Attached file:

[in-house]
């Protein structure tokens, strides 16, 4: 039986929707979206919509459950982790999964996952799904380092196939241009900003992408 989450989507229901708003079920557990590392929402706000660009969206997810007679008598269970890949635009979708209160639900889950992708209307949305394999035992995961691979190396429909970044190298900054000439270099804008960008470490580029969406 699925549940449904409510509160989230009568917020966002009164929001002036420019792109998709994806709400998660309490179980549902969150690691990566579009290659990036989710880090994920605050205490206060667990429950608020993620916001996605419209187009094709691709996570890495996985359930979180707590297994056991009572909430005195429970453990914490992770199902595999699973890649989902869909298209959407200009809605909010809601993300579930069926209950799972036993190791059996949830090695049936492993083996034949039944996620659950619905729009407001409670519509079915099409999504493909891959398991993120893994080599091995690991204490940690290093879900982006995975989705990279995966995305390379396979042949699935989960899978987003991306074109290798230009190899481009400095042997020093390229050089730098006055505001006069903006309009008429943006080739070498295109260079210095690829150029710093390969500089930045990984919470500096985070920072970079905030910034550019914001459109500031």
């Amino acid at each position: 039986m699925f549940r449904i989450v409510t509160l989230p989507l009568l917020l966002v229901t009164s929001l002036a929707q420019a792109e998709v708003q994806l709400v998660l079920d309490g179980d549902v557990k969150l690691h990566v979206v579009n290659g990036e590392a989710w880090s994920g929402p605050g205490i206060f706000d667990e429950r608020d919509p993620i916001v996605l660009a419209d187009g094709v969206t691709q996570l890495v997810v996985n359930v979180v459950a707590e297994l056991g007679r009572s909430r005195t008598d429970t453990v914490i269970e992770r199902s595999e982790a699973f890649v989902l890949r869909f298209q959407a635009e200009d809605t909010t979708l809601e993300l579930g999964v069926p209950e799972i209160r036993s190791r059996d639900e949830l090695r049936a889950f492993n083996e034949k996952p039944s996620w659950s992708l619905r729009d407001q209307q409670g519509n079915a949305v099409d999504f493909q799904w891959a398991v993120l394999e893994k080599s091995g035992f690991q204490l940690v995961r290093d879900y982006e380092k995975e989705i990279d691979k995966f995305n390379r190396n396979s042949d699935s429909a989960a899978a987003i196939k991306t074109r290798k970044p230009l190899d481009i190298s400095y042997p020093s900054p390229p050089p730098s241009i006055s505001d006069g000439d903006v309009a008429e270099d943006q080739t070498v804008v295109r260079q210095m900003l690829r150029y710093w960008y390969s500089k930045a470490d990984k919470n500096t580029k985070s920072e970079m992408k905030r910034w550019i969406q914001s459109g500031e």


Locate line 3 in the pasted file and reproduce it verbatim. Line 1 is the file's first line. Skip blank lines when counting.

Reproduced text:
């Amino acid at each position: 039986m699925f549940r449904i989450v409510t509160l989230p989507l009568l917020l966002v229901t009164s929001l002036a929707q420019a792109e998709v708003q994806l709400v998660l079920d309490g179980d549902v557990k969150l690691h990566v979206v579009n290659g990036e590392a989710w880090s994920g929402p605050g205490i206060f706000d667990e429950r608020d919509p993620i916001v996605l660009a419209d187009g094709v969206t691709q996570l890495v997810v996985n359930v979180v459950a707590e297994l056991g007679r009572s909430r005195t008598d429970t453990v914490i269970e992770r199902s595999e982790a699973f890649v989902l890949r869909f298209q959407a635009e200009d809605t909010t979708l809601e993300l579930g999964v069926p209950e799972i209160r036993s190791r059996d639900e949830l090695r049936a889950f492993n083996e034949k996952p039944s996620w659950s992708l619905r729009d407001q209307q409670g519509n079915a949305v099409d999504f493909q799904w891959a398991v993120l394999e893994k080599s091995g035992f690991q204490l940690v995961r290093d879900y982006e380092k995975e989705i990279d691979k995966f995305n390379r190396n396979s042949d699935s429909a989960a899978a987003i196939k991306t074109r290798k970044p230009l190899d481009i190298s400095y042997p020093s900054p390229p050089p730098s241009i006055s505001d006069g000439d903006v309009a008429e270099d943006q080739t070498v804008v295109r260079q210095m900003l690829r150029y710093w960008y390969s500089k930045a470490d990984k919470n500096t580029k985070s920072e970079m992408k905030r910034w550019i969406q914001s459109g500031e």